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Churches like ours—theologically conservative, cessationist, Baptist churches—are not widely thought of as having a deep appreciation or passion for the Holy Spirit. Whether or not this impression is entirely fair, it is certainly there: in contrast to Pentecostal or charismatic churches, we generally are not considered to be the Holy Spirit’s biggest fans. (This characterization is reflected, for example, in the arresting title of Daniel Wallace’s and M. James Sawyer’s book Who’s Afraid of the Holy Spirit?)

But if this year’s GARBC conference has emphasized anything, it is that all true churches—including Regular Baptist churches—are totally dependent on the Holy Spirit for our vitality and empowerment, and indeed for our very existence. As George Gunn noted, “If there is anything that is characteristic of this present dispensation, it is the Holy Spirit. We need to deal with that and present it in its fullness and richness.” In other words, the person and work of the Holy Spirit is not some extra, miscellaneous doctrine that has merely been tacked onto the architecture of Christian theology; rather, it lies at the very heart of the Christian faith. “If anyone does not have the Spirit of Christ, he is not His” (Rom. 8:9).

It is the Spirit Who empowers us to overcome the sinful nature’s magnetic pull. It is He Who quiets our fears and banishes our consternation in the midst of turmoil, difficulties, sorrow, and conflict. He glorifies Christ among us, and He sanctifies, keeps, and unifies us. He comes alongside us to be our guide through all life’s peaks and valleys. He is our direct connection to the Lord Jesus Christ, the means by which we abide in Him. He convicts us of our sin, driving us back again and again to our need for Jesus and our reliance on His cross-work to secure our standing with God, and He gives us a love for one another that is so fundamentally at odds with our fallen human natures that it can only come from a divine source.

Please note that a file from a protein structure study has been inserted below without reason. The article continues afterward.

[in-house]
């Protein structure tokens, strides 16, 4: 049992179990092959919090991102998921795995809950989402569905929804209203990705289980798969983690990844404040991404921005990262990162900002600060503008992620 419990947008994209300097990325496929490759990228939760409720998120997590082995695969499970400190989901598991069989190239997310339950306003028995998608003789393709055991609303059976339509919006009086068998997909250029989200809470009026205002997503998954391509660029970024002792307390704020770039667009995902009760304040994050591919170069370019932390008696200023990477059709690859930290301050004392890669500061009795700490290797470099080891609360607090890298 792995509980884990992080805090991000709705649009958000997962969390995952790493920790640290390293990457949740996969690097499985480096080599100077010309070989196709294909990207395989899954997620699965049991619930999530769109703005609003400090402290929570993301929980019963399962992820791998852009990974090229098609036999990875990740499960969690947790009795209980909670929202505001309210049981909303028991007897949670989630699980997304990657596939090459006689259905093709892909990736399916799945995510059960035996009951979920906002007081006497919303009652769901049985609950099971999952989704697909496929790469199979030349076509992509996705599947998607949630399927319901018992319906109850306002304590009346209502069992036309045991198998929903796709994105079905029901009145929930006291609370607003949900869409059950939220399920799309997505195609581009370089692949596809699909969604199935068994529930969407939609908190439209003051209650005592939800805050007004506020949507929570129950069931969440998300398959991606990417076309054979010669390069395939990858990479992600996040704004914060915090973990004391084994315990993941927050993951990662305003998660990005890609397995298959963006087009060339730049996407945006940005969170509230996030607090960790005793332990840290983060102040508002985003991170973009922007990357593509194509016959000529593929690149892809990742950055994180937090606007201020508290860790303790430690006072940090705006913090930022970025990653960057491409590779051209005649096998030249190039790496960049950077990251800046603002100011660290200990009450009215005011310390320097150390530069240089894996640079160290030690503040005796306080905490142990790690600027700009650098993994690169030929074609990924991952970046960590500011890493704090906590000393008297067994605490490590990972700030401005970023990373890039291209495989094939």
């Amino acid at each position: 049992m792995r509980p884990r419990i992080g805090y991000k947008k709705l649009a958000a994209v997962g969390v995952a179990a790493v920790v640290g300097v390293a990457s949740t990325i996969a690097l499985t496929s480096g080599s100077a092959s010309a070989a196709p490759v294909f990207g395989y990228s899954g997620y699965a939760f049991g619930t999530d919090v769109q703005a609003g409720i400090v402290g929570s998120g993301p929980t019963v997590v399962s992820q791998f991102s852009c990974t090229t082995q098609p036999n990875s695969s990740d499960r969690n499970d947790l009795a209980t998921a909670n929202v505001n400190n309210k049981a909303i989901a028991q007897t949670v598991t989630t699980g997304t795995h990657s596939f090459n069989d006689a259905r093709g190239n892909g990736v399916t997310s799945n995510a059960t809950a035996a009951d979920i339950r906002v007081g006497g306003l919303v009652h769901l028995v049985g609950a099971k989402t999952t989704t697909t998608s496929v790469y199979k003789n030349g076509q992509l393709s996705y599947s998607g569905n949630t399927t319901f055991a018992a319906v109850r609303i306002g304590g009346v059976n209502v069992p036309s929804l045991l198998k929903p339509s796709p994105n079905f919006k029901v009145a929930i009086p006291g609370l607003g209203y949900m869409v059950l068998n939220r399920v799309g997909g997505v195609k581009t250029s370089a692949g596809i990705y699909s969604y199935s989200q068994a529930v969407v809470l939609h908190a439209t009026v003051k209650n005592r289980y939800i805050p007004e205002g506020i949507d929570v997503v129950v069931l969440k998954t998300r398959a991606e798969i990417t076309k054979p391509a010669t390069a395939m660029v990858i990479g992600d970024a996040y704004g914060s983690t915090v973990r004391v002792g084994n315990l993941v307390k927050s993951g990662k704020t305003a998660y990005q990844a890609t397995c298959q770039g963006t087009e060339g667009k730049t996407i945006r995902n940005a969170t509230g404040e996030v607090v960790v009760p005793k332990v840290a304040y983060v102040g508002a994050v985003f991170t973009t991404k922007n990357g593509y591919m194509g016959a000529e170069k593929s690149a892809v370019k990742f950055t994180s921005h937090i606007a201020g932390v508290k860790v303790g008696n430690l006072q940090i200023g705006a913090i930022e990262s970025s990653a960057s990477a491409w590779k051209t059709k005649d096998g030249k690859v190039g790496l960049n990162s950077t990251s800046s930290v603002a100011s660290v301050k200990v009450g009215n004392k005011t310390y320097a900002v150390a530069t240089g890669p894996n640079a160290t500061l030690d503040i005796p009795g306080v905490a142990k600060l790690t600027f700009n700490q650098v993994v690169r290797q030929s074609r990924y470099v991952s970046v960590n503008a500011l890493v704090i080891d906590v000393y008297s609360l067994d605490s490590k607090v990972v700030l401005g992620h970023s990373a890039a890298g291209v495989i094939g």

And that is only the tip of the iceberg: the Holy Spirit is also the one Who regenerates, adopts, baptizes, indwells, fills, and seals us. He secures our inheritance, intercedes on our behalf, alters our perception of spiritual things, creates unity among us, and equips us to grow gradually yet inexorably into greater and greater conformity to the image of our Lord Jesus Christ. How very impoverished would we be without the Blessed Holy Spirit!

Perhaps we have at times underemphasized the Holy Spirit and his vitally important work on our behalf. If so, then we have erred. May God give us a deep appreciation and love for the Holy Spirit and ever increase our trust in and reliance on Him.

“We believe that the Holy Spirit is a divine person, equal with God the Father and God the Son and of the same nature; that He was active in the creation; that in His relation to the unbelieving world He restrains the evil one until God’s purpose is fulfilled; that He convicts of sin, of righteousness, and of judgment; that He bears witness to the truth of the gospel in preaching and testimony; that He is the agent in the new birth; that He seals, endues, guides, teaches, witnesses, sanctifies, and helps the believer. We believe that the sign/revelatory gifts of the Holy Spirit have fulfilled their purpose and are not applicable to the work of the Holy Spirit today.” –Article III, GARBC Articles of Faith